Crater floor polygons: Desiccation patterns of ancient lakes on Mars?

M. R. El Maarry, W. J. Markiewicz, M. T. Mellon, W. Goetz, J. M. Dohm, A. Pack

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Global mapping of intermediate-size (100-200 m) polygonal troughs occurring mainly in impact crater floors was carried out using high-resolution images from spacecraft currently orbiting Mars. Earlier works have classified these polygonal networks as periglacial features on account of their apparent occurrence at higher latitudes and morphological similarities to thermal contraction polygons (TCPs). Crater floor polygons (CFPs) have diameters ranging from 15 to 350 m. They morphologically resemble terrestrial TCPs and desiccation cracks. Their size distribution, however, is significantly different from that of TCPs that are ubiquitous in the high latitudes. An analytical model based on fracture mechanics reveals that under current climatic conditions, the maximum fracture spacing attainable by thermal stresses alone is 75 m at the most. More reasonable values fall within 18 and 22 m, which is the range for TCPs on Mars. As a result, we propose desiccation to be a dominant mechanism for the formation of CFPs without ruling out thermal contraction as a possible contributor in some cases. This implies that lakes or water-rich sediments occupied the craters in the past. Many such aqueous environments have no apparent external source of water, and thus, hydrothermal processes occurring shortly after the impact event may be viable explanations for the observed evidence. The association of features, which correspond to terrestrial lakes such as sedimentary deposits, mounds, and shorelines, corroborates lake formation and their eventual desiccation to form CFPs. The variation of CFP sizes with location can be indicative of different hydrologic environments.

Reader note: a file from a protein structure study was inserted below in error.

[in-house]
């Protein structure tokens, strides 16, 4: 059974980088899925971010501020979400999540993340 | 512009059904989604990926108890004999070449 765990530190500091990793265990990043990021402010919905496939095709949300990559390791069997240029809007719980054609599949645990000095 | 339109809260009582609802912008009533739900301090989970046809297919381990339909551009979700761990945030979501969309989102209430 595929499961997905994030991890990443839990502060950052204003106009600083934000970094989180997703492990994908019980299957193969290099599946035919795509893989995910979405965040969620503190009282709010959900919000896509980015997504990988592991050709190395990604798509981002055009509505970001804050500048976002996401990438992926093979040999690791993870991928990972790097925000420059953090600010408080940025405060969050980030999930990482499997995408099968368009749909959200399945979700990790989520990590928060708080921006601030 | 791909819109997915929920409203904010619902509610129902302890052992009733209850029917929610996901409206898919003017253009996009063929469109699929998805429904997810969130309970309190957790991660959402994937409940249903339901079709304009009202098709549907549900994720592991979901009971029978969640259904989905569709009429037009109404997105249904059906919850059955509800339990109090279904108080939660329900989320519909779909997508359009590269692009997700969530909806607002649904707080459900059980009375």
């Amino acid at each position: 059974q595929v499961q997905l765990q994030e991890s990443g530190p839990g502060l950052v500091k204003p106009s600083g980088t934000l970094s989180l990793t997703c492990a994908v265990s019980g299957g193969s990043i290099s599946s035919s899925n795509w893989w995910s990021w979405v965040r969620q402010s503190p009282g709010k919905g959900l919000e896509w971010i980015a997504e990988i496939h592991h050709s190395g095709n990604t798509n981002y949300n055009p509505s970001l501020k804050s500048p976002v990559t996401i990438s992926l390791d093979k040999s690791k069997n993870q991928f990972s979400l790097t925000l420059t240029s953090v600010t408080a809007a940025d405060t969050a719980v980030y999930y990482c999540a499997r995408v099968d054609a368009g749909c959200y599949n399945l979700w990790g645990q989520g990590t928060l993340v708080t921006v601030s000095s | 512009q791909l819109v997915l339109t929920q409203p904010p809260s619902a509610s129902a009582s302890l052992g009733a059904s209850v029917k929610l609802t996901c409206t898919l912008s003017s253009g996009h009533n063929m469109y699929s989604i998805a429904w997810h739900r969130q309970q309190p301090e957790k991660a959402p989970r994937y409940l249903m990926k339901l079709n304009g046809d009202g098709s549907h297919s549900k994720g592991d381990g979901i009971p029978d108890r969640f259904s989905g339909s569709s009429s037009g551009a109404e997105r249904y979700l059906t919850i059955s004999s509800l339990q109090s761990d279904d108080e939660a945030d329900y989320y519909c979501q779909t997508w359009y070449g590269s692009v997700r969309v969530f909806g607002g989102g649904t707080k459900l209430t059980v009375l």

Original languageBritish English
Article numberE10006
JournalJournal of Geophysical Research: Planets
Issue number10
StatePublished - 2010


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